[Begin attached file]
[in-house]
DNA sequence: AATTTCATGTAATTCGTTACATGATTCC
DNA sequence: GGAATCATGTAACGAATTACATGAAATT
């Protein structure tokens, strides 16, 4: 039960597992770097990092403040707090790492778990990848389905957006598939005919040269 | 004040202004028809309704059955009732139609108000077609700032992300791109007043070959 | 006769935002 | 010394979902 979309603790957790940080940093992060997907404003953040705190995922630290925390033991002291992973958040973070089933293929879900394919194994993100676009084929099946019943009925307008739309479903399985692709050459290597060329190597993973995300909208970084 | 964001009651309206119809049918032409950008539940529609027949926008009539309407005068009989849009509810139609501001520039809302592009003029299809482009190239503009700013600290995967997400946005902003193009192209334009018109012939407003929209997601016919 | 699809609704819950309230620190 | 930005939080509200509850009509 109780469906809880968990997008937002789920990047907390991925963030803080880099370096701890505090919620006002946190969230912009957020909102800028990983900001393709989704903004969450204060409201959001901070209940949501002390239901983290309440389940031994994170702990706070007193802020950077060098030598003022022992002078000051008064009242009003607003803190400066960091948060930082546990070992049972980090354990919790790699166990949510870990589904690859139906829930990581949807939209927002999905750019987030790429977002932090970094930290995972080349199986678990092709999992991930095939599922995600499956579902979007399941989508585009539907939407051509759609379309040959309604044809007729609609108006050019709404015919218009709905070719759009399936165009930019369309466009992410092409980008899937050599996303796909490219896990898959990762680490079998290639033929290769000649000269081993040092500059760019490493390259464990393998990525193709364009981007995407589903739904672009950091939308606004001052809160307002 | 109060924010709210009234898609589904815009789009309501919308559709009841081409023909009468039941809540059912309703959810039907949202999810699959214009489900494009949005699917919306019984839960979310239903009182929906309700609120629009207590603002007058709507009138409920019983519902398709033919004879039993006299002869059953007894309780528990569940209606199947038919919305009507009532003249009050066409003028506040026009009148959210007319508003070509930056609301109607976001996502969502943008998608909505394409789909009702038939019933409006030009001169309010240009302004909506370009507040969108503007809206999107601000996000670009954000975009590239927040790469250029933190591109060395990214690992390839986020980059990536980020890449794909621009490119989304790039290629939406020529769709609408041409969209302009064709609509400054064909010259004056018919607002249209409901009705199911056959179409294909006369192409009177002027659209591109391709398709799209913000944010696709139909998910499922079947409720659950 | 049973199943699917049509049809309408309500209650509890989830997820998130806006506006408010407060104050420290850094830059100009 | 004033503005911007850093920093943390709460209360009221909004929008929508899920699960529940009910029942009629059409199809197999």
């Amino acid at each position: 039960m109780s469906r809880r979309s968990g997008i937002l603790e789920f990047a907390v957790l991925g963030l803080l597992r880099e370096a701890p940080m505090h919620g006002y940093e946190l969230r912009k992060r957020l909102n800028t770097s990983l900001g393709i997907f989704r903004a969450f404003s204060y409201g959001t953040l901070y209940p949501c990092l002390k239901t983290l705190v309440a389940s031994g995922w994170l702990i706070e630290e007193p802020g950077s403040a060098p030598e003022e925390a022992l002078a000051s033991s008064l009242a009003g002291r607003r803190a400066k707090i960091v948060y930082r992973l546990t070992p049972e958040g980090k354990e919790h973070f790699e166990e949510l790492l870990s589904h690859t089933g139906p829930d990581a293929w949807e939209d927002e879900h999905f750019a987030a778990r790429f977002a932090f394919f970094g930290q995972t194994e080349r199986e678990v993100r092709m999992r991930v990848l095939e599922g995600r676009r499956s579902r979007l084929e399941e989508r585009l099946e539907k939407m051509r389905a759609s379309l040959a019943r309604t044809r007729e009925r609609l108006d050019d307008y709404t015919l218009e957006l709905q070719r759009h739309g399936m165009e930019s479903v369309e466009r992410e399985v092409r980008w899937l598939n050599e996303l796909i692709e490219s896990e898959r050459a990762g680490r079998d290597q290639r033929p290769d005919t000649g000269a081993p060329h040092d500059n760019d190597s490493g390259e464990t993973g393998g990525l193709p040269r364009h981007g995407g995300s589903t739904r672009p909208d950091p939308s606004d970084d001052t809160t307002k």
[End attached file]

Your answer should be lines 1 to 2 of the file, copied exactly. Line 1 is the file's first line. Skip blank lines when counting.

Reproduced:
[in-house]
DNA sequence: AATTTCATGTAATTCGTTACATGATTCC